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Could Indulging A Distraction Actually Make You More Productive At Work?

Last night, I was sitting at a red light in my trusty Subaru when the guy behind me decided stop lights were not for him and plowed into me and a few others dutifully waiting for the signal to change.

Don’t worry, I’m fine—at least that’s what I’m hoping the chiropractor will tell me—but now, suddenly, I get to add a bunch of extra tasks to my already crowded schedule:

  • Arguing with multiple insurance companies
  • Sorting out a rental car
  • Towing my car to a repair shop
  • Arguing with insurance companies some more

Often, the normal reaction to a stressful event like this is to ignore it, at least at first. Your life is busy, and this is the least fun thing to deal with, so you get around to sorting it out when you feel like it.

That might actually work for some people, but it’s never been a great approach for me because the stress in the back of my mind keeps me from doing the quality of work I know I should be. Instead, when faced with a stressful, unwanted situation, I prefer to deal with it—in full—right then.

A productivity guru might say, “That’s ridiculous! Don’t let anything distract you from your most important work!”

But if you’re like me, that advice just doesn’t work for you. It would be nice to pretend like something didn’t just swoop in and wreck all your plans, but… they kind of did. Now, this unwanted problem becomes front and center and, if you try to ignore it, your important work suffers because you struggle to actually focus on it.

So, the problems become the important work—something that has to be done just to get yourself back on track.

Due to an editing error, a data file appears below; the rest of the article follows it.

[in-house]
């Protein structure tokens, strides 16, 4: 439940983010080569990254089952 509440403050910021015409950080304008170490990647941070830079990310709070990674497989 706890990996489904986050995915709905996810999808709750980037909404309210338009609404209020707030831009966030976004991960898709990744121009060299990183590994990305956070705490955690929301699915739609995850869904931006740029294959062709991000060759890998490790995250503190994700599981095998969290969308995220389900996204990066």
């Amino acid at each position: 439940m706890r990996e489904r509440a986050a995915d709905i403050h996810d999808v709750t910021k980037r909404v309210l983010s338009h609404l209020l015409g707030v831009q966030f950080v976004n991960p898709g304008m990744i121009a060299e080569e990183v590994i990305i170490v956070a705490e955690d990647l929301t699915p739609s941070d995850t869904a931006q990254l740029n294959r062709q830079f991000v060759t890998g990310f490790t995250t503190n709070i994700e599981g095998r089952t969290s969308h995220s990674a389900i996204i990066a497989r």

I don’t mind this, though. I know the longer I delay facing my stress, the longer the work I really want to be doing will suffer. So, rather than ignoring the problem, I choose to face it head on. I set aside my “important work” because something else has become temporarily more important.

I do this because I know if I finish taking care of my problems today, they won’t drag on me tomorrow. I can get life back to “normal” faster. And normal is what I need to get my best work done.

It’s kind of like dropping the first four stages in the five stages of grief:

  1. Denial
  2. Anger
  3. Bargaining
  4. Depression
  5. Acceptance

For big, life changing losses, those five stages are necessary and unavoidable. But for minor inconveniences—a wrecked car that will get taken care of one way or another, for instance—I find it better to just skip the first four so I can get back to work.

Consider this the next time you’re dealt a setback and everyone is telling you to just relax, slow down, and sort things out later. If that advice doesn’t feel right, here’s another option you can try.

Now, I need to get back on the phone with the insurance company.